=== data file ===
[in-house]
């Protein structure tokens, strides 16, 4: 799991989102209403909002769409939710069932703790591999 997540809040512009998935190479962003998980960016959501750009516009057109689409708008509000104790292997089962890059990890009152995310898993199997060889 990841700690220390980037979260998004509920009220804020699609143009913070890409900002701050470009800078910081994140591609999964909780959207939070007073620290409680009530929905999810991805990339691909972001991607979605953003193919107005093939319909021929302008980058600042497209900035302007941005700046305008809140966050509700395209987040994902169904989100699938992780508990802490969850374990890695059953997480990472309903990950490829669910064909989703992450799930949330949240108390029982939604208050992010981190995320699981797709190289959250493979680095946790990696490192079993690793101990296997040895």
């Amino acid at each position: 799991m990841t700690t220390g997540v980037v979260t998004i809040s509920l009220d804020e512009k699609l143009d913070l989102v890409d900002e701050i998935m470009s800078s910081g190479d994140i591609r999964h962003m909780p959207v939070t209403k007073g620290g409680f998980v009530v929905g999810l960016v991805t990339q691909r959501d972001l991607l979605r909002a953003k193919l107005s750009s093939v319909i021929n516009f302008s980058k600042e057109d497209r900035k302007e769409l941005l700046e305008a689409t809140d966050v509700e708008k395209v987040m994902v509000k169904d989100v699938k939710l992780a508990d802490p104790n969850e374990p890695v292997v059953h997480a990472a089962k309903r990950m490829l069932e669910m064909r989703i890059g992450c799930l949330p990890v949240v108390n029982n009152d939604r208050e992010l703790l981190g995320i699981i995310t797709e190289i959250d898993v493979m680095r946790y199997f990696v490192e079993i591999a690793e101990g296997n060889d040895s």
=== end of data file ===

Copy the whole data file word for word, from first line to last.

[in-house]
């Protein structure tokens, strides 16, 4: 799991989102209403909002769409939710069932703790591999 997540809040512009998935190479962003998980960016959501750009516009057109689409708008509000104790292997089962890059990890009152995310898993199997060889 990841700690220390980037979260998004509920009220804020699609143009913070890409900002701050470009800078910081994140591609999964909780959207939070007073620290409680009530929905999810991805990339691909972001991607979605953003193919107005093939319909021929302008980058600042497209900035302007941005700046305008809140966050509700395209987040994902169904989100699938992780508990802490969850374990890695059953997480990472309903990950490829669910064909989703992450799930949330949240108390029982939604208050992010981190995320699981797709190289959250493979680095946790990696490192079993690793101990296997040895």
């Amino acid at each position: 799991m990841t700690t220390g997540v980037v979260t998004i809040s509920l009220d804020e512009k699609l143009d913070l989102v890409d900002e701050i998935m470009s800078s910081g190479d994140i591609r999964h962003m909780p959207v939070t209403k007073g620290g409680f998980v009530v929905g999810l960016v991805t990339q691909r959501d972001l991607l979605r909002a953003k193919l107005s750009s093939v319909i021929n516009f302008s980058k600042e057109d497209r900035k302007e769409l941005l700046e305008a689409t809140d966050v509700e708008k395209v987040m994902v509000k169904d989100v699938k939710l992780a508990d802490p104790n969850e374990p890695v292997v059953h997480a990472a089962k309903r990950m490829l069932e669910m064909r989703i890059g992450c799930l949330p990890v949240v108390n029982n009152d939604r208050e992010l703790l981190g995320i699981i995310t797709e190289i959250d898993v493979m680095r946790y199997f990696v490192e079993i591999a690793e101990g296997n060889d040895s």